In concluding the announcement, John Bennett stated, “Our Company supports the direction that CTR wishes to take by including as many opportunities as possible, as this is a project intended for the Region.“ Bennett added: “Our Company is ready to go and we look forward to bringing this new world class technology and facility to the Region. We are very thankful for all the work the Coast Tsimshian Resources team has put into this project, as well as the support we have received from Forest Minister Pat Bell and the Northwest Coalition.”
Slide from presentation delivered in Terrace, January, 2010
Slide from presentation delivered in Terrace, January, 2010
Slide from presentation delivered in Terrace, January, 2010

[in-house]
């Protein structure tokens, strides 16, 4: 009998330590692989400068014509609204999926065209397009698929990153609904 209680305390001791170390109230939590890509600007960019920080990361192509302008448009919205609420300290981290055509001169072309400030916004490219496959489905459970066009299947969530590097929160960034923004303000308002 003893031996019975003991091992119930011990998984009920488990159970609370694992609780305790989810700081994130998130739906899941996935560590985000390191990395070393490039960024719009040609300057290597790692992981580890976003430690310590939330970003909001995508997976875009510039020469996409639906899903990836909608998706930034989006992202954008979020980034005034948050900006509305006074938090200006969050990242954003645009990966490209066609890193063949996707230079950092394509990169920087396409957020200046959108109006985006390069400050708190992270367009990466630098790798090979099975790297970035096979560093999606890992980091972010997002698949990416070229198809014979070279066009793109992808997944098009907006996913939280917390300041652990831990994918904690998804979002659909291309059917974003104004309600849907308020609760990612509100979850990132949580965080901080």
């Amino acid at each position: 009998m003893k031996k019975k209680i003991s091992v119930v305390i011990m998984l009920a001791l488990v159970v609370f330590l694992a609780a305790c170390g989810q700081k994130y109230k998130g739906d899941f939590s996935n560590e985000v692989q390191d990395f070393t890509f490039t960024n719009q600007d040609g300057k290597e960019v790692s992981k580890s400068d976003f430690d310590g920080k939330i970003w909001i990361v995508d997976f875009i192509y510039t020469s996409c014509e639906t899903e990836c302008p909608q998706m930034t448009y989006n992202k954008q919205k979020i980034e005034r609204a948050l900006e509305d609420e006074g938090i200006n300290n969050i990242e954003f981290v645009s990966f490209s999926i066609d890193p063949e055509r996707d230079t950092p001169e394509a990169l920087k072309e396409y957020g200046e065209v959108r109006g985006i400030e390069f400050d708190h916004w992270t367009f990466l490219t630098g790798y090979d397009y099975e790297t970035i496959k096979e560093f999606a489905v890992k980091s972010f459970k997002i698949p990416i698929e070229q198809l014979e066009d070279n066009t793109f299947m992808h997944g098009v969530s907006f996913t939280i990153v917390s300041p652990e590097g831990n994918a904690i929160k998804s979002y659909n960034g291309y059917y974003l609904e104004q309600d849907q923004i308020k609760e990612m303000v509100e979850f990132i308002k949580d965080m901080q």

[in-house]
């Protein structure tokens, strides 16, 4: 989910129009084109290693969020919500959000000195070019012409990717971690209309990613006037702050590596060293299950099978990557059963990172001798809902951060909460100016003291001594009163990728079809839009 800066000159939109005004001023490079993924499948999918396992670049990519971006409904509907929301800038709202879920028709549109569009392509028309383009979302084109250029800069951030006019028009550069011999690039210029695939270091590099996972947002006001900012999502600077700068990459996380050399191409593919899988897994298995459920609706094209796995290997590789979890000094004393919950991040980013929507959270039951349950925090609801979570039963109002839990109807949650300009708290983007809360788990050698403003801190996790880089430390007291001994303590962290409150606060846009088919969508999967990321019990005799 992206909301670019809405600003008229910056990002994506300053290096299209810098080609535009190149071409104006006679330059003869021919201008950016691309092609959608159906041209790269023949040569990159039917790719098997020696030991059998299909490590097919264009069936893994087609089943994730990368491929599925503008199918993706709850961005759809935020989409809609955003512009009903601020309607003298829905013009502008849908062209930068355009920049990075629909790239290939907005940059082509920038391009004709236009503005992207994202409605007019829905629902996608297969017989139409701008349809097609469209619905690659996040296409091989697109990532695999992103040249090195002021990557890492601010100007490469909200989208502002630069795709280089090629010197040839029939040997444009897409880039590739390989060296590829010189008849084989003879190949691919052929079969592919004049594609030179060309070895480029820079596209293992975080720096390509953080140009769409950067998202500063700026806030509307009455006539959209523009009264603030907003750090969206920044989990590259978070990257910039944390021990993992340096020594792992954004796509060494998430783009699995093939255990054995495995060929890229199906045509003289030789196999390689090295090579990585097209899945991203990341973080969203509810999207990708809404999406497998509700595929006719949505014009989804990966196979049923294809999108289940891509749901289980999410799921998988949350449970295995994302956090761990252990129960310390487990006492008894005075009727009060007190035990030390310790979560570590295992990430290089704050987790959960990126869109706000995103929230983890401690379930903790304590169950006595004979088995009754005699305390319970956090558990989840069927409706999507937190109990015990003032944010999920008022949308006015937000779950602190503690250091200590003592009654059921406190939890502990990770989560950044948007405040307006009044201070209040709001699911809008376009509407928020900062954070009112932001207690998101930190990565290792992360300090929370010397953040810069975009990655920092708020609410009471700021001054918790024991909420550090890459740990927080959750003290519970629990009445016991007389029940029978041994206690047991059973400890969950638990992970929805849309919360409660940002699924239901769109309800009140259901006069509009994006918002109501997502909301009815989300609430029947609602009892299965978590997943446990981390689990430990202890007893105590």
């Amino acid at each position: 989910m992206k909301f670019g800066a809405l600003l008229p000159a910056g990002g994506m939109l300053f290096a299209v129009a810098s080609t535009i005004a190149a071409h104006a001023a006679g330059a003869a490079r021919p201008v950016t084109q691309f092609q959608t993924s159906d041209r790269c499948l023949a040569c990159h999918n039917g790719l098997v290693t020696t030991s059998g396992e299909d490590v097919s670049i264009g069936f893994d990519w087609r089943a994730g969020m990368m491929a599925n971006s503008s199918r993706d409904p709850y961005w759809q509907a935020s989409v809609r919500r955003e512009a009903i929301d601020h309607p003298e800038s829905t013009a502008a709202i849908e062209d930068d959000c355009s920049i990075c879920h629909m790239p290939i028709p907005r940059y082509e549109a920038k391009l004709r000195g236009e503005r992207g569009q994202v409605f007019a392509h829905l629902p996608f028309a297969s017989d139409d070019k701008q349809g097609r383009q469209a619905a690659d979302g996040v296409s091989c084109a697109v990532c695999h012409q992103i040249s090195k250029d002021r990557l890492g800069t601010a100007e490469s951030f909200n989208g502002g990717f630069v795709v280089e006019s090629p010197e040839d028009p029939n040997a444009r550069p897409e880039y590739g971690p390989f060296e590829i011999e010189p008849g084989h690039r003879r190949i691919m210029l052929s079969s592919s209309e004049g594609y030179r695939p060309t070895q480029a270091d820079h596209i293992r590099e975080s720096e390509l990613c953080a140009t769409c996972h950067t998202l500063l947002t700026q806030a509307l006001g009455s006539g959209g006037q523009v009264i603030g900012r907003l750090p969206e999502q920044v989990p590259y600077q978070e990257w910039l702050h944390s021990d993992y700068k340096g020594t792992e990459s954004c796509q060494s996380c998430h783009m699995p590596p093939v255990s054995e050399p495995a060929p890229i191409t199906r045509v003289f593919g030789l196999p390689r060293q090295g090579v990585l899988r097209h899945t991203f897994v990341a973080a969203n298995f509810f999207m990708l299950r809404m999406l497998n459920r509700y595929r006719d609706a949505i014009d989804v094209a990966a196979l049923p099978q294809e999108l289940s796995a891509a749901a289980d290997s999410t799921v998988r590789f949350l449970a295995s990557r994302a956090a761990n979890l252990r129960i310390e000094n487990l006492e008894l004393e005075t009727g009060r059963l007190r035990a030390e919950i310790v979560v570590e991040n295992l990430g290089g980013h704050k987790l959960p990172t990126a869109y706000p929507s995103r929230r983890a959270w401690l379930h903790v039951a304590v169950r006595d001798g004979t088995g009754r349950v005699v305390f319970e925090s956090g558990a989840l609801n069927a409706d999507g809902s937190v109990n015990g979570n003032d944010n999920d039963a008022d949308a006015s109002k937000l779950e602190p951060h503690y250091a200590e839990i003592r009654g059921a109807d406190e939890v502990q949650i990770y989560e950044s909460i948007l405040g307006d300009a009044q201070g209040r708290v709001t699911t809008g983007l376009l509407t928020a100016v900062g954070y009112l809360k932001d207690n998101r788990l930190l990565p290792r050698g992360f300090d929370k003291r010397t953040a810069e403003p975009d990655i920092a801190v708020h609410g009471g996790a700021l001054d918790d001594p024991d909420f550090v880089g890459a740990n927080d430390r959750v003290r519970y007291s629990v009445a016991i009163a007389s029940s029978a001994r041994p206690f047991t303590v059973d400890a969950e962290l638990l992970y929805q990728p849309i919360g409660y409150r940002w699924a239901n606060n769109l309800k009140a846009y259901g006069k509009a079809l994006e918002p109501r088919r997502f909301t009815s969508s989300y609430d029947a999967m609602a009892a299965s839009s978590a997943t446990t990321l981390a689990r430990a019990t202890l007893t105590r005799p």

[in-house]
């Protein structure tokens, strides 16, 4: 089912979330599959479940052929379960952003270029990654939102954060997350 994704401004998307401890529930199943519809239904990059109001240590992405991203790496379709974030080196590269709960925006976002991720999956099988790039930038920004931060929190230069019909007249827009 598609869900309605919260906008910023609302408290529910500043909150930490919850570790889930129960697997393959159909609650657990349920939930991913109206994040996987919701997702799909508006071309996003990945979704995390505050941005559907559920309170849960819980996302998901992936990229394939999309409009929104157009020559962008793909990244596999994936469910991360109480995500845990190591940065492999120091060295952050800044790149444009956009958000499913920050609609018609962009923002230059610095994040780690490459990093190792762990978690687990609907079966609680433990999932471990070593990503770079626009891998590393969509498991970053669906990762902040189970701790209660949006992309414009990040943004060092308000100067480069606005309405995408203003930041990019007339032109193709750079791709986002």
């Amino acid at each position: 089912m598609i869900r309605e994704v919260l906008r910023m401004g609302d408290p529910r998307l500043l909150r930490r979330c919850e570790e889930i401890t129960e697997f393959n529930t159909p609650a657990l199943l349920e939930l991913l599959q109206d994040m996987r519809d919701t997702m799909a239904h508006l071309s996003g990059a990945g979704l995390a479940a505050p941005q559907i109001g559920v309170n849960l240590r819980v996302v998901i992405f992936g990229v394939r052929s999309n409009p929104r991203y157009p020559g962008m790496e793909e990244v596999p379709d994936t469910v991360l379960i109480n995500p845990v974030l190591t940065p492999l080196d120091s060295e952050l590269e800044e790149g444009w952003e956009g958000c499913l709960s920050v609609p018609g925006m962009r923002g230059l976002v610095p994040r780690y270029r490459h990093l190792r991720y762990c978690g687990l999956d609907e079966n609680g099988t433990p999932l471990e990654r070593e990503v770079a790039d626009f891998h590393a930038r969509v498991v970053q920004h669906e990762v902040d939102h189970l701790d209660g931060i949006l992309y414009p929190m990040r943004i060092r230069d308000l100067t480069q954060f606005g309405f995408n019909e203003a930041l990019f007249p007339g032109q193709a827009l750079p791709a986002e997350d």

Slide from presentation delivered in Terrace, January, 2010
Slide from presentation delivered in Terrace, January, 2010
Slide from presentation delivered in Terrace, January, 2010
Slide from presentation delivered in Terrace, January, 2010
Slide from presentation delivered in Terrace, January, 2010
Interested in Hearing more.. Have questions?
Comment by Northwest Science & Innovation on 13th September 2010
If you are interested in learning more about Global Biocoal Energy and Benefits of Biomass Power Generation, Biomass as Fuel, Rotawave Microwave Process, Plant Details and Fuel Benefits, attend their presentation as part of the "Green's the Word" event on September 24 & 25. John Bennett will be presenting an hour long presentation on Friday, Sept 24 at 1pm and Saturday, Sept 25 at 11:30am. All events are free to attend and open to everyone. For more information call 250-638-0950 or visit http://www.nsis.ca/showpage.php?id=328